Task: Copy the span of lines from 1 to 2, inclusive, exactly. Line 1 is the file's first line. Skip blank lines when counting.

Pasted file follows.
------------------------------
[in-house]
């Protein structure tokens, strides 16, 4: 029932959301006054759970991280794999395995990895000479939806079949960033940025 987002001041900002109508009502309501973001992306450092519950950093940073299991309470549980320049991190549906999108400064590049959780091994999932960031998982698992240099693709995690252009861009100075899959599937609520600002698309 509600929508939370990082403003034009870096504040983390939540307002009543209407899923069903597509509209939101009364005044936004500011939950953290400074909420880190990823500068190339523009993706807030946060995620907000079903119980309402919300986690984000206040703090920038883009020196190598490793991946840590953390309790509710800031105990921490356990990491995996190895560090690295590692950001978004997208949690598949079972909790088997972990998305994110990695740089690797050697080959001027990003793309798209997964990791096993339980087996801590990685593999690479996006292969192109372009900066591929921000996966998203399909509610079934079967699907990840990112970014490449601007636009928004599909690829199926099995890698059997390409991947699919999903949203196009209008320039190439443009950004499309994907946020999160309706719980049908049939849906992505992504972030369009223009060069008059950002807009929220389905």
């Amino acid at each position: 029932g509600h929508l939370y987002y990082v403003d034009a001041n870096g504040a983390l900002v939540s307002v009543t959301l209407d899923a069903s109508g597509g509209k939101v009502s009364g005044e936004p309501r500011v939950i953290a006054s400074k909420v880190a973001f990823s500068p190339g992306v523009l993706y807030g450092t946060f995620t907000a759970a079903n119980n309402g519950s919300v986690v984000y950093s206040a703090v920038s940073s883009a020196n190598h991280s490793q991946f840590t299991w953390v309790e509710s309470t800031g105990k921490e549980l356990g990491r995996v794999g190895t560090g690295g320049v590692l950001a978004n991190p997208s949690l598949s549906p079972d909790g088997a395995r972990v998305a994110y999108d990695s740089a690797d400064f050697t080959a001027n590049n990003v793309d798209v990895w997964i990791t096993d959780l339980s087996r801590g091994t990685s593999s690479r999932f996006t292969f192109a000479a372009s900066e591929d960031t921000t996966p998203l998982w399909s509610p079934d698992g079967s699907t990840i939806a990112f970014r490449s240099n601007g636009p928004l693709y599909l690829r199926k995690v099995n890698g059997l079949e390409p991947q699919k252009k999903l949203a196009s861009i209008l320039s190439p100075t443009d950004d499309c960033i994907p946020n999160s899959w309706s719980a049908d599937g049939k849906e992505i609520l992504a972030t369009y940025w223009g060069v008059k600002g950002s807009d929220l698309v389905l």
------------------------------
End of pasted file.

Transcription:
[in-house]
């Protein structure tokens, strides 16, 4: 029932959301006054759970991280794999395995990895000479939806079949960033940025 987002001041900002109508009502309501973001992306450092519950950093940073299991309470549980320049991190549906999108400064590049959780091994999932960031998982698992240099693709995690252009861009100075899959599937609520600002698309 509600929508939370990082403003034009870096504040983390939540307002009543209407899923069903597509509209939101009364005044936004500011939950953290400074909420880190990823500068190339523009993706807030946060995620907000079903119980309402919300986690984000206040703090920038883009020196190598490793991946840590953390309790509710800031105990921490356990990491995996190895560090690295590692950001978004997208949690598949079972909790088997972990998305994110990695740089690797050697080959001027990003793309798209997964990791096993339980087996801590990685593999690479996006292969192109372009900066591929921000996966998203399909509610079934079967699907990840990112970014490449601007636009928004599909690829199926099995890698059997390409991947699919999903949203196009209008320039190439443009950004499309994907946020999160309706719980049908049939849906992505992504972030369009223009060069008059950002807009929220389905």